Dear theatre friend,
I have found this past year to be challenging, indeed. My mission has been to bring promising, interesting theatre to your attention. I’ve often had to rely on British shows, generously putting their work online . Although we’d all much prefer to be seated with our “tribe,” I’m excited to once again highlight excellent work you can enjoy at home, as well as a couple worth a trip.
First, only until December 10th, you can stream Open Clasp’s “Don’t Forget the Birds,” the true story of one of the collaborators on “Key Change.” This extraordinary U.K. prison drama won my 2015 Award, and was a New York Times’ Critics Pick. Now, Cheryl Byron tells her own story, which won Performance of the Year from Journal Culture Awards.
On this side of the Atlantic, from the esteemed Mint Theatre Company, you can view “Hindle Wakes,” at home through December. This is another delightfully relevant, century-old play revivified by Jonathan Bank, artistic director and archaeologist! Here’s The New York Times 2018 review.
Looking ahead to Februrary, The Mint will emerge from this hiatis with an in person production of D.H. Lawrence’s “The Daughter-In-Law,” at a new (for them) venue, City Center’s Stage Two. I vividly remember this beautifully staged, obscure piece from 2003, reviewed here.
A one time event: Theater of War will present Sophocles’ “Ajax,” translated and directed by Bryan Doerries, on Tuesday, December 7th, 6-8pm EST. Originally conceived as a way to reach veterans and their families, Theatre of War reminds us of the mental and physical suffering of returning warriors going back to ancient times. My friend, Heather Raffo, performing as Ajax’s wife, is quoted in this article describing the marines’ reactions and the standing ovation which ensued — please read, and then, watch.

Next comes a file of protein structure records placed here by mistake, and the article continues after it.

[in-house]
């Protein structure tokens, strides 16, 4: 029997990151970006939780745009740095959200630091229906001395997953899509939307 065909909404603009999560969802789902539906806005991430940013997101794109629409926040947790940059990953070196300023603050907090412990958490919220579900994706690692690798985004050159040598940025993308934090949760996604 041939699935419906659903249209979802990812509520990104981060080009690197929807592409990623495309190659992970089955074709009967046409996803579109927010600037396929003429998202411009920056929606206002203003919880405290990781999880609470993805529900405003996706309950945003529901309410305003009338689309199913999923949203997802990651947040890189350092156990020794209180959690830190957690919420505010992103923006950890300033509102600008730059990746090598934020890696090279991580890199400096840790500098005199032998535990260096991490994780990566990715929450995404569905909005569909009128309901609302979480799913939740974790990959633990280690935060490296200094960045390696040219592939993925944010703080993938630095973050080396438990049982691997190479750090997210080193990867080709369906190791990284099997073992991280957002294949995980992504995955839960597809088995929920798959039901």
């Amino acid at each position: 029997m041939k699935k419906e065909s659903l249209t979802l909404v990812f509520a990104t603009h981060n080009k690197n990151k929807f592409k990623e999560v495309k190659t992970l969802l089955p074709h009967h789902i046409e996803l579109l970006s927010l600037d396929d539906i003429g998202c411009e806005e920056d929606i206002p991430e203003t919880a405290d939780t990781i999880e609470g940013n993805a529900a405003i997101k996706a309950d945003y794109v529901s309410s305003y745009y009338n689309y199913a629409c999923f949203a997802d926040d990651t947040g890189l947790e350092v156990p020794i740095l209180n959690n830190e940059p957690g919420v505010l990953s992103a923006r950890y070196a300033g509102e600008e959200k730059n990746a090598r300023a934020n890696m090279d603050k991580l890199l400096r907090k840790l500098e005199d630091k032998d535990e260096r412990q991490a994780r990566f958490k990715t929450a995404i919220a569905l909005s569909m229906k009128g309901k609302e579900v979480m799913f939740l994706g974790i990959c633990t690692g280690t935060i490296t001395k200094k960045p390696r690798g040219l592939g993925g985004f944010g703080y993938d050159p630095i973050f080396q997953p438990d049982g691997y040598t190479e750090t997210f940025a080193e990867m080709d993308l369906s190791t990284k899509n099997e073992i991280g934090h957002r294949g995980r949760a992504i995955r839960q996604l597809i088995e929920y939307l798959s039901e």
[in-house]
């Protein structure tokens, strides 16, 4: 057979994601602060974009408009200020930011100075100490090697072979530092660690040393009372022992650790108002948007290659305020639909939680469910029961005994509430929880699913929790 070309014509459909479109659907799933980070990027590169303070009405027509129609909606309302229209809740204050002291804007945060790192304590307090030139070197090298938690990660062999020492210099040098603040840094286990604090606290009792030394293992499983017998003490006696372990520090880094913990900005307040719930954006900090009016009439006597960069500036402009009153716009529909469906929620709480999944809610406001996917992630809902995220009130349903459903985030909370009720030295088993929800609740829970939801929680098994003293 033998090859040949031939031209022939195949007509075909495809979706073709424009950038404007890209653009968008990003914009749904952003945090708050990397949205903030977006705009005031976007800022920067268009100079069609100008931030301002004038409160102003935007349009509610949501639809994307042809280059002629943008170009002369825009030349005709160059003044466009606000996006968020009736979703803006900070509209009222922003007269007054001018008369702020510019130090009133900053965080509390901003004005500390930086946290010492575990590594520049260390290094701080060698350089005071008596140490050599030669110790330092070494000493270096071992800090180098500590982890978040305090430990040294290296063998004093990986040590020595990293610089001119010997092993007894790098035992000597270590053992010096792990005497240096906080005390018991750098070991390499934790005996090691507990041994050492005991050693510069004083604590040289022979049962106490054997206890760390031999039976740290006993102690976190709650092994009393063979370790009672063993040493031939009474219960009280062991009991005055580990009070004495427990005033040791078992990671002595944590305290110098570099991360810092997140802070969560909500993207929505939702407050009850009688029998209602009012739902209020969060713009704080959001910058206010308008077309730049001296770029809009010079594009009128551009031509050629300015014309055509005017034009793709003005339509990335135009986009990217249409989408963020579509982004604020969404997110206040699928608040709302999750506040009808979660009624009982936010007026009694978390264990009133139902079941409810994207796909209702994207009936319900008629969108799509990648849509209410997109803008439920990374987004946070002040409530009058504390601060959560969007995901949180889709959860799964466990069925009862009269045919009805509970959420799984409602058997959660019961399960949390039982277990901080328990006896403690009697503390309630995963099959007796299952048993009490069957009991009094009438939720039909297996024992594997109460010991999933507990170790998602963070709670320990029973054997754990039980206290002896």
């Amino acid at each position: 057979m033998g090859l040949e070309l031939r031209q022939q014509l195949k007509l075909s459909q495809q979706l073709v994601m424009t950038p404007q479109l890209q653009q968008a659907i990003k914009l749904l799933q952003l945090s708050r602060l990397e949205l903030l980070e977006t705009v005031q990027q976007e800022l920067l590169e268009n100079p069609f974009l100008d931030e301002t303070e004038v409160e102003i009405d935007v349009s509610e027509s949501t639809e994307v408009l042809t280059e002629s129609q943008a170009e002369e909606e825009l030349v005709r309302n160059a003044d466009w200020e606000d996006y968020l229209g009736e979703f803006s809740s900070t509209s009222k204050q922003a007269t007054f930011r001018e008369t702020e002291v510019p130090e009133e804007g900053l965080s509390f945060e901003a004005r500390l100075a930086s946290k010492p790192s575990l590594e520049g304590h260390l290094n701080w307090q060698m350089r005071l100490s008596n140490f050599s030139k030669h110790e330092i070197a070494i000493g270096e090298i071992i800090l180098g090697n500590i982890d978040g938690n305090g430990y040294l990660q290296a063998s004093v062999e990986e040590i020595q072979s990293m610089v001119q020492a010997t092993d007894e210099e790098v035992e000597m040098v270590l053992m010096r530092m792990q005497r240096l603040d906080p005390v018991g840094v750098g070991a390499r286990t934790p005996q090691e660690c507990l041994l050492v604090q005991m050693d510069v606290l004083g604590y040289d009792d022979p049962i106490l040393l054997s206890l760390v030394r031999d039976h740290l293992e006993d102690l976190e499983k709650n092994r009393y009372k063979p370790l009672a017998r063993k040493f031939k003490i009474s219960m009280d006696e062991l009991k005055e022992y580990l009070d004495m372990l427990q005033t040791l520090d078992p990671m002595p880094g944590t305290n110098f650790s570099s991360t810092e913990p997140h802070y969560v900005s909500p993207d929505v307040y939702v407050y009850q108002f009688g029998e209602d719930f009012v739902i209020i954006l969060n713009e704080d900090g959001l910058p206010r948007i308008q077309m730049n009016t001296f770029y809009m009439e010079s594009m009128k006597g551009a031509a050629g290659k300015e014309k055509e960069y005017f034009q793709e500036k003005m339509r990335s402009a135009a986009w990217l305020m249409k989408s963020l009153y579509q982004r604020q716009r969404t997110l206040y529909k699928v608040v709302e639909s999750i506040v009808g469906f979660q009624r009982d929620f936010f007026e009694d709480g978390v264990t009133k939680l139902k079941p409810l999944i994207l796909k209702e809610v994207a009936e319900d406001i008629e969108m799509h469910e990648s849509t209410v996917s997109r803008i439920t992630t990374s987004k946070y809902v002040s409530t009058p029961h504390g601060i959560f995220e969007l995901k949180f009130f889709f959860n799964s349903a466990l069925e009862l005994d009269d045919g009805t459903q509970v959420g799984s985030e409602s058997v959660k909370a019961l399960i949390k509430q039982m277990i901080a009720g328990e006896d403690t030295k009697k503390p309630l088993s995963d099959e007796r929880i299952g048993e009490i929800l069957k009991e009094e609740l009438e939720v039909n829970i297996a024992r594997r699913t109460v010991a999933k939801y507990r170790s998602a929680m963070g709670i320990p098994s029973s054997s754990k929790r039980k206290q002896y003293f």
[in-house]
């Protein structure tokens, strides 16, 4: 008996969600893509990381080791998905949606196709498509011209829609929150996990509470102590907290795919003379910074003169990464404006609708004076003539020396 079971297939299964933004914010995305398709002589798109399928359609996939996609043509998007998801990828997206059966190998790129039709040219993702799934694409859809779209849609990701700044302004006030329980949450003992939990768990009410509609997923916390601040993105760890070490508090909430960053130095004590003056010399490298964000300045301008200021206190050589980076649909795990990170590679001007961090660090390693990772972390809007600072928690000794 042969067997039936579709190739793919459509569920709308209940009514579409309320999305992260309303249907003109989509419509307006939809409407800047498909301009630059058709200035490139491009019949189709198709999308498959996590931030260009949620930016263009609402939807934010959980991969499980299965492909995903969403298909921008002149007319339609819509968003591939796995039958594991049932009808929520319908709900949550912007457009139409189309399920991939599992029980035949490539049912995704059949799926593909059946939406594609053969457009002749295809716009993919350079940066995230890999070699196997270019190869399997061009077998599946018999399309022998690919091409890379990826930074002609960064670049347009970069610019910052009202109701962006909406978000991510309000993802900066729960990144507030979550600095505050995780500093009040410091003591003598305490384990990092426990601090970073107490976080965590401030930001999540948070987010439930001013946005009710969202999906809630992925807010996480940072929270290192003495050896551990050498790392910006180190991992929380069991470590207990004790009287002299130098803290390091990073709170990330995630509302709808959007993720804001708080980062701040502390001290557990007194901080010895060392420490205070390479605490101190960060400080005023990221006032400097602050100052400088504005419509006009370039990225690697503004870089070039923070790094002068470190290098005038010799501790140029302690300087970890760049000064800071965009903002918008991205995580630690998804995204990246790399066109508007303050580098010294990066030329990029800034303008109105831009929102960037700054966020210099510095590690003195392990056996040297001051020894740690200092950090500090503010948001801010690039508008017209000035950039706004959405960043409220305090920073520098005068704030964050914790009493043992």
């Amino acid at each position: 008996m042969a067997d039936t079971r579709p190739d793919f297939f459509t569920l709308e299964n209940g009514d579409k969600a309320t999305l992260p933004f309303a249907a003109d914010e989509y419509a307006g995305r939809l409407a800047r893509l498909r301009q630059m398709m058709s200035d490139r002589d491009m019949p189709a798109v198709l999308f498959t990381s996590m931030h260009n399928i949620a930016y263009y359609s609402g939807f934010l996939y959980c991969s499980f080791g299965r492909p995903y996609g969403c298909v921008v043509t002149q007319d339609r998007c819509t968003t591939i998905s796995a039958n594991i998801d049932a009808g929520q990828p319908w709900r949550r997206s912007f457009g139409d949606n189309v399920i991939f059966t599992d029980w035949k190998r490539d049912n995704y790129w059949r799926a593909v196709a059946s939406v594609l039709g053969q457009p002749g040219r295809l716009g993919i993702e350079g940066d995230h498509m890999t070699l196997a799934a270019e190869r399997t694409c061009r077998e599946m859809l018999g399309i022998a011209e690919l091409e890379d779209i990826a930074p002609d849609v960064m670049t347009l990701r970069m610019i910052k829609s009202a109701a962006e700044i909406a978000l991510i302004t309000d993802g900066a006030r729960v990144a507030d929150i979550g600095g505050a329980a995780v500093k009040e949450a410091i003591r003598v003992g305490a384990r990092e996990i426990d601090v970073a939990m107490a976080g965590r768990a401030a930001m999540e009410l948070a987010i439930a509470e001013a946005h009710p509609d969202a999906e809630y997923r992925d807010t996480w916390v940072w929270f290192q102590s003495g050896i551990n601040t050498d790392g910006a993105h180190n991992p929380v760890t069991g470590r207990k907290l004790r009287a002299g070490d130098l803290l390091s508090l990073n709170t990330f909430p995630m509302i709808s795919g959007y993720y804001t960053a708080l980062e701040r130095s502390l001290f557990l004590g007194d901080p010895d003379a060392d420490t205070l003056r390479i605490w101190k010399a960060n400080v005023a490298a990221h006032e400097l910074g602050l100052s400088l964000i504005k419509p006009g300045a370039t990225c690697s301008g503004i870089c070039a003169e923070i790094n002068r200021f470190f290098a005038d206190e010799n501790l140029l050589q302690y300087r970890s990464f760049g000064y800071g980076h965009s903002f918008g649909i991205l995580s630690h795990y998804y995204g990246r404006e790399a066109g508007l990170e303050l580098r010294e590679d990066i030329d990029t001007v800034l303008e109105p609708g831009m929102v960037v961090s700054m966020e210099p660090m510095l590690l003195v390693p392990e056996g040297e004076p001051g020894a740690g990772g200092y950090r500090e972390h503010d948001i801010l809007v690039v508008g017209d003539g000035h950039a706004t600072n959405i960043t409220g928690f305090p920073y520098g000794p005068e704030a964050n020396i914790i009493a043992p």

And, a recommendation to return to Ensemble Studio Theatre, one of my favorite new work companies. In February, EST along with The Alfred P. Sloan Foundation and The Civilians are presenting “What You Are Now” by Sam Chanse. All Sloan- supported shows have a basis in science– this is about the mutability of memory, especially traumatic memory. Welcome back!
Being it’s now officially holiday season, here’s a musical treat. A huge draw at the Edinburgh Festival, Camille O’Sullivan will be performing all month at the new Irish Arts Center. She’s a much beloved performer of songs by Leonard Cohen, Bob Dylan, David Bowie– do grab a ticket!
I close each month with the breezy “see you in the theatre.” Coming out of a play a few days ago, I was touched by a masked stranger’s assistance. I couldn’t slide the taxi’s heavy door and this gallant gentleman came to my aid. When I thanked him, he thanked me in turn– for this newsetter!
One of you, dear readers– so good so see you again, even outside the play!
Until next year!
Carol Tambor publishes a monthly newsletter, which announces worthy shows coming to New York, along with occasional information about London theatre and, of course, the Edinburgh Fringe.